Editor’s note: Following our online parenting chat, Letting Kids Fail and Grow, — part of our Emotional Smarts series — we invited parents to share their stories about kids and failure. We promised to publish the best. We loved Pamela Juers’ moving story about regularly letting her boys learn from their failures.

As a single mother of two, failing is something my boys and I feel we are staring at every day. I am quite sure to outsiders looking in, it may also seem as though something obviously went wrong, some type of failure occurred.

For me, divorcing after 20 years of domestic violence is far from a failure. If anything, the failure would more accurately be allowing myself to suffer that long and allowing my children to be exposed to it at all. Shortly after giving birth to my second son, I found the drive and courage to flee. My oldest at that time was 3 and his brother a newborn. So no, moving into single-mother status wasn’t and isn’t a failure in my eyes.

However, this status creates an environment of learning from our failings quite often. Add to that status the fact that I am disabled due to a spinal cord injury, and additionally that each of my sons have some special needs, facing failure is something that cannot be avoided.

Teaching my sons (11 and 7) to be positive and forward-moving in the event of a failure has been key to their continued success in emotional, psychological, and spiritual health. Since I have not, as of yet, gained the ability to see the future, or travel back in time, mastering the skill of failure is my superpower. I also teach my children that power so as they continue to grow, develop, and face their future, they can perfect a skill and a powerful tool that many often lack.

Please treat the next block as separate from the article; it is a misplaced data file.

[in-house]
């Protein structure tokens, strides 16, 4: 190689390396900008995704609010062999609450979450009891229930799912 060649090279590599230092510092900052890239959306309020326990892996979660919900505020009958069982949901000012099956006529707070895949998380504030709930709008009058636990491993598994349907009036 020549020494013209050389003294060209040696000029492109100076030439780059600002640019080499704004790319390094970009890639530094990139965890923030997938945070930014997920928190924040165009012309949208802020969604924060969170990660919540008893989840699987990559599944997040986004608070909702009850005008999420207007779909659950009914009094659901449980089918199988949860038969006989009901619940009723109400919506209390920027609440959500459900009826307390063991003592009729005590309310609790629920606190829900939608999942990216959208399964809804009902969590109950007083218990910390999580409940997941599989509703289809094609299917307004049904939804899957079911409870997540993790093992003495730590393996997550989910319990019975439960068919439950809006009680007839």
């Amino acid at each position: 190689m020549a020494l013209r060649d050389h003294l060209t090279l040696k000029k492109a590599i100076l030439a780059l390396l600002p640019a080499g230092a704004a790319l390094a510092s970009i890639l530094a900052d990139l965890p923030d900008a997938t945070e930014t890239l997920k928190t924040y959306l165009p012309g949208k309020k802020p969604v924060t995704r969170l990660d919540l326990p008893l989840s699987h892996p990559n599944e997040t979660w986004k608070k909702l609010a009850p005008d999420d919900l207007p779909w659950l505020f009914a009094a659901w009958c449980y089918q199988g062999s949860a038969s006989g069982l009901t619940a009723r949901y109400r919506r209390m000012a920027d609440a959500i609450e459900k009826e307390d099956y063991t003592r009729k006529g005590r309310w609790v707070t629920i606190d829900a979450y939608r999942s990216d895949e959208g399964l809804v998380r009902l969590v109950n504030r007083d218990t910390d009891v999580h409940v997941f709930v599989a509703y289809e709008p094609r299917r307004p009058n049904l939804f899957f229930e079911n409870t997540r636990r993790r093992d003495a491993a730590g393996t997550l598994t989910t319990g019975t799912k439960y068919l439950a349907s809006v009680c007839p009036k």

That might mean allowing my youngest to carry one too many breakable things that he cherishes, and watch them drop and smash into pieces, after not heading my warnings. Or letting my oldest oversleep, even though I know he will miss an event he has waited a month for. But because he did not want to go to bed on time the night before, like so many other times, and set his alarm responsibly, he spent the day in tears having missed it altogether.

In the long run, this experience will help him recognize his failure and remember the feeling it brought about. It will also help prevent a missed job interview at a company he really wants to work for in the future. Now don’t get me wrong. These lessons of failure are painful for Mommy, too. Missing events that have cost deposit money, or allowing toys to break that took two months to buy in the first place because funds are never enough, is a big deal.

There are days I am on the kitchen floor in tears — tired, exhausted emotionally, overwhelmed with how to buy food and make medical co-payments, or gas money versus medications. Those things are draining and challenge me to find a way to remain objective and focused, despite the hardships. But the bottom line is: I also have learned through my failures and know, if I keep at it, the little things improve, making the foundation bigger for the next phase and eventually, I will look up and see an empire built one failing at a time.

Right now, my boys are still building their superpower. But they are learning and succeeding in this, and they put the pieces together faster after each important failure. So I step back and let life teach what I cannot. I do so with a supportive, watchful eye and cheer them on as they learn for themselves. Failure is not the period to the sentence in their life, but rather just a comma. Because a failure should only pause us for a moment, and then we should keep moving forward.

Do you have your own story about your child and failure — whether you couldn’t bear to see them fall on their face or let them learn from their mistakes? Send it to us and we might publish it and promote it in an upcoming newsletter!